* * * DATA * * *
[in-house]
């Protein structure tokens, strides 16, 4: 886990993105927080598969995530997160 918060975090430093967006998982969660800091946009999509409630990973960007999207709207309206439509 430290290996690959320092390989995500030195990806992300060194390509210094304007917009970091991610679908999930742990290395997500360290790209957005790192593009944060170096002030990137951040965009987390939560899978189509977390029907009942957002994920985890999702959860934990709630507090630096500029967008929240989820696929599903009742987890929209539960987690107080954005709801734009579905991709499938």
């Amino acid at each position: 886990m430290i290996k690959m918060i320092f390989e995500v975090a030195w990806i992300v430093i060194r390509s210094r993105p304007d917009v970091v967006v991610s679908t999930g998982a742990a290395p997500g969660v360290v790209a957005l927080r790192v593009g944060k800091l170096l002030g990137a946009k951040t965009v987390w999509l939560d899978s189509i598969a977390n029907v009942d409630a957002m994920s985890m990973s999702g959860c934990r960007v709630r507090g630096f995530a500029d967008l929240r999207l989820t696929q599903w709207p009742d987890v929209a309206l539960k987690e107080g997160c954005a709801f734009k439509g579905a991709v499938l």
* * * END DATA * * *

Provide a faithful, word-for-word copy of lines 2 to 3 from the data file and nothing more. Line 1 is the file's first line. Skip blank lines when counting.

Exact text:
């Protein structure tokens, strides 16, 4: 886990993105927080598969995530997160 918060975090430093967006998982969660800091946009999509409630990973960007999207709207309206439509 430290290996690959320092390989995500030195990806992300060194390509210094304007917009970091991610679908999930742990290395997500360290790209957005790192593009944060170096002030990137951040965009987390939560899978189509977390029907009942957002994920985890999702959860934990709630507090630096500029967008929240989820696929599903009742987890929209539960987690107080954005709801734009579905991709499938």
């Amino acid at each position: 886990m430290i290996k690959m918060i320092f390989e995500v975090a030195w990806i992300v430093i060194r390509s210094r993105p304007d917009v970091v967006v991610s679908t999930g998982a742990a290395p997500g969660v360290v790209a957005l927080r790192v593009g944060k800091l170096l002030g990137a946009k951040t965009v987390w999509l939560d899978s189509i598969a977390n029907v009942d409630a957002m994920s985890m990973s999702g959860c934990r960007v709630r507090g630096f995530a500029d967008l929240r999207l989820t696929q599903w709207p009742d987890v929209a309206l539960k987690e107080g997160c954005a709801f734009k439509g579905a991709v499938l």